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Old 01-14-2010, 1:58 PM
SkipSanders SkipSanders is offline
Silent Key
Join Date: Dec 2002
Posts: 1,125

Once you have 1-2 watts of power at VHF, and especially at UHF (Like the FRS radios mentioned), power is almost meaningless.

Line of Sight is everything.

Let's see, if it's 1 watt = 1 mile, my, that means that a nice FM broadcaster, with 5000 watts, can get 5000 miles... nope. 40 miles, maybe. Maybe 90, if they have a good high antenna site.

Meanwhile, I had no trouble talking to a station 150 miles away, with 2 watts... oh, it happened that the other station was on the Space Shuttle, though...

I had no trouble talking to/through a ham VHF repeater 16 miles away, with 100 milliwatts... because it was at a good high mountain, and I'm at a 250 foot level, with no obstructions between.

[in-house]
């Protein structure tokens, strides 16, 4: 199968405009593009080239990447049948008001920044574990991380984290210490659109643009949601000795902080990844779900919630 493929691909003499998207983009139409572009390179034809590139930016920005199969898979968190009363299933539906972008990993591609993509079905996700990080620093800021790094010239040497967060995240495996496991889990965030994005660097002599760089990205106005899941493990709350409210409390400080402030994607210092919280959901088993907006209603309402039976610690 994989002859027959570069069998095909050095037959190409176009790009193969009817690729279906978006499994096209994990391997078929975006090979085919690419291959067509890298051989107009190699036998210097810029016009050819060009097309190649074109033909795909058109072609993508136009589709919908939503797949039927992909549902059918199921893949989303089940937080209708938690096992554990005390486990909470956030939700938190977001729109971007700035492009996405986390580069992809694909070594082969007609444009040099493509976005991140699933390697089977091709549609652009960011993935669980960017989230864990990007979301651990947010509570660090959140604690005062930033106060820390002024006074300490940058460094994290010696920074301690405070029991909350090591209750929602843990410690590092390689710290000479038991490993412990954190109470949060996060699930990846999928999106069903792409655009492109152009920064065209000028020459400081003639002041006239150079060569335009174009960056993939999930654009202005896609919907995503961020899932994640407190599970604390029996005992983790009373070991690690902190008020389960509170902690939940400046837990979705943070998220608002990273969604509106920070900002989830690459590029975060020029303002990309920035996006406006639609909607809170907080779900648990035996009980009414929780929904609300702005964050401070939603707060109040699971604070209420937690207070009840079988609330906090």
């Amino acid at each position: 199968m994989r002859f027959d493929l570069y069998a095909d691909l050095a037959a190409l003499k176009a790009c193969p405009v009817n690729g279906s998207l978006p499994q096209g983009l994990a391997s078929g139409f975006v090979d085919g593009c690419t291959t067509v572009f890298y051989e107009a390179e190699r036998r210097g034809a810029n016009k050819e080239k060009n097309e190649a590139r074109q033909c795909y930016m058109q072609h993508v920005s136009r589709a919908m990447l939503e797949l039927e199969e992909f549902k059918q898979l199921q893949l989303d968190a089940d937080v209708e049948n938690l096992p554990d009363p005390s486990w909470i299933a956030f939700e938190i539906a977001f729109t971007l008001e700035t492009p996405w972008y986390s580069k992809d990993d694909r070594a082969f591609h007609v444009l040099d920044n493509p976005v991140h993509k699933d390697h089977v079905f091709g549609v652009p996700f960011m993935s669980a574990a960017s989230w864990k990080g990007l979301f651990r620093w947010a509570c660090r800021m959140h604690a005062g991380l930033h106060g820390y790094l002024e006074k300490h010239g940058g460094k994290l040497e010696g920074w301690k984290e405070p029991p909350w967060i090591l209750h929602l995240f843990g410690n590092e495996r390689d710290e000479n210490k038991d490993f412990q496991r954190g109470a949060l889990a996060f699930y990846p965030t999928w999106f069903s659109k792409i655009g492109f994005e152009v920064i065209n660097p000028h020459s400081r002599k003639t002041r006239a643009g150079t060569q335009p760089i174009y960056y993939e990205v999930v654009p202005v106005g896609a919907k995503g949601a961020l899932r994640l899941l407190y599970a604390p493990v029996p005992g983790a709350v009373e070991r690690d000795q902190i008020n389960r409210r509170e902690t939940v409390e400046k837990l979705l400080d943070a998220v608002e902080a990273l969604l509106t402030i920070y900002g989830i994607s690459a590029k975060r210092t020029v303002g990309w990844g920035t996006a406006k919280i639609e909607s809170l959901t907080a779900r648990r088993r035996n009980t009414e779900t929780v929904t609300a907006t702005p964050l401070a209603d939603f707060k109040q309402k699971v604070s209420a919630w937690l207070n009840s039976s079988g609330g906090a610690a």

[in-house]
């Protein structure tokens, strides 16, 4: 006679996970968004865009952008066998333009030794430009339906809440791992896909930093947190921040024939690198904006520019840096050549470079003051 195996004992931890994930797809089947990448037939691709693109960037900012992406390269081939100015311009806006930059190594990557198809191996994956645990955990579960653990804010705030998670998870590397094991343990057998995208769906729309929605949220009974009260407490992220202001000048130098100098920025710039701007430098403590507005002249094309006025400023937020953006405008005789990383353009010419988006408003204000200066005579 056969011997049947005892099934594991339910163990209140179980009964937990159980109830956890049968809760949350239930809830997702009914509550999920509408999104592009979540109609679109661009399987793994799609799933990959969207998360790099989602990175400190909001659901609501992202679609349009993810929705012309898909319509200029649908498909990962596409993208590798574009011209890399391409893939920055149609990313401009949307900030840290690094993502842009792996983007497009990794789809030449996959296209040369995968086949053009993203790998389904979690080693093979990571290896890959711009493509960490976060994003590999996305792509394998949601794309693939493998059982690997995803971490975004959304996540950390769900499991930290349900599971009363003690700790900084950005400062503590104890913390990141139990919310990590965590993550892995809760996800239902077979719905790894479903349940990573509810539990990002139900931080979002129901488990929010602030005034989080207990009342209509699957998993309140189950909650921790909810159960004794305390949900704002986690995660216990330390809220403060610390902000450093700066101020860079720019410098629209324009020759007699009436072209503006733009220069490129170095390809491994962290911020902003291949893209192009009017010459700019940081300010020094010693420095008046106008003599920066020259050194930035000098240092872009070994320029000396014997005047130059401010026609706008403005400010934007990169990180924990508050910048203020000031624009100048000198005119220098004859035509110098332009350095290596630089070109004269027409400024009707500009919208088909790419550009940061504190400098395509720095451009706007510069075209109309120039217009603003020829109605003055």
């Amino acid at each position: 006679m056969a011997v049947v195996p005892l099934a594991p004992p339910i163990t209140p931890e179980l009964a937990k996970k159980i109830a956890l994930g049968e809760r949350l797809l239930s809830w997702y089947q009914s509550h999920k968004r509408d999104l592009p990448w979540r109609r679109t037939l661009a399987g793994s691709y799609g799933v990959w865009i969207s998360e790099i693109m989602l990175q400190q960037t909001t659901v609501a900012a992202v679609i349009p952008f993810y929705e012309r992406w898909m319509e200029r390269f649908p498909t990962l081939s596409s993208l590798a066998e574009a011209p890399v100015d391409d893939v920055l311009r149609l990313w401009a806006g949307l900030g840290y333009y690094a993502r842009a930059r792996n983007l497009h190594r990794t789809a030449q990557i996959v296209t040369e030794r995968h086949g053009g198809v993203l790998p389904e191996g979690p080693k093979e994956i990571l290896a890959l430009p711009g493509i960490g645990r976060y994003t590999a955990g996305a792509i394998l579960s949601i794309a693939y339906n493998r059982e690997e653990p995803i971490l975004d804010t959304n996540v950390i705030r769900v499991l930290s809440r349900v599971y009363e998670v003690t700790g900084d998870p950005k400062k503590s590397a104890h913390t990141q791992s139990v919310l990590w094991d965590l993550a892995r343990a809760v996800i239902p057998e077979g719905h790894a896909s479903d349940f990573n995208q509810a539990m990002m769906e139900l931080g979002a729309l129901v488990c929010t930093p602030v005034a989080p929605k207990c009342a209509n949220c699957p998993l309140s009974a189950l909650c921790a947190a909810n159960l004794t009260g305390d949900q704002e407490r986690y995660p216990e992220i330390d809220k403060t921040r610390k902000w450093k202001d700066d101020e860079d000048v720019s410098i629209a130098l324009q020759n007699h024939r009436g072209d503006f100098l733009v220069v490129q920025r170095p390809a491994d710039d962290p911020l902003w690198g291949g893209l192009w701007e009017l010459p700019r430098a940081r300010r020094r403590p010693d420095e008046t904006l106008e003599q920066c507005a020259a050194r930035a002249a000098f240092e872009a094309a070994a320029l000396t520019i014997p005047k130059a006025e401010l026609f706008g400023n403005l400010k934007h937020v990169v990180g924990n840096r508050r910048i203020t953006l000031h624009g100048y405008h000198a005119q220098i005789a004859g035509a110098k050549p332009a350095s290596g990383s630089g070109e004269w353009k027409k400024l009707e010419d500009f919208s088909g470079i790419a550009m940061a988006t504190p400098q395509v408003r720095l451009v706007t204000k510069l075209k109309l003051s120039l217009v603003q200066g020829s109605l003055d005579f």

The only rule of thumb I've seen from Motorola was one using antenna height, not power.

Take the height of your antenna in feet. Find the square root. That's your expected reliable range in miles. Do the same for the antenna on the other end, add the two results.

A pair of handie talkies: Antenna height, 5 feet. Range, 2.24 miles (each), for (call it) 4.5 miles expected reliable range. This is only over flat, unobstructed ground, though. Buildings and hills obstruct. At UHF, trees aren't helpful, either.

Now have one end stand on a 200 foot hill. Combining the two again, 16.5 miles.

Now, in reality, you may see as much as double this range, in perfect conditions. In not so perfect conditions, you may see half... or less.

Typical urban setting range between handie talkies is 1/2 to 1 mile, maybe 2 miles if you're lucky.
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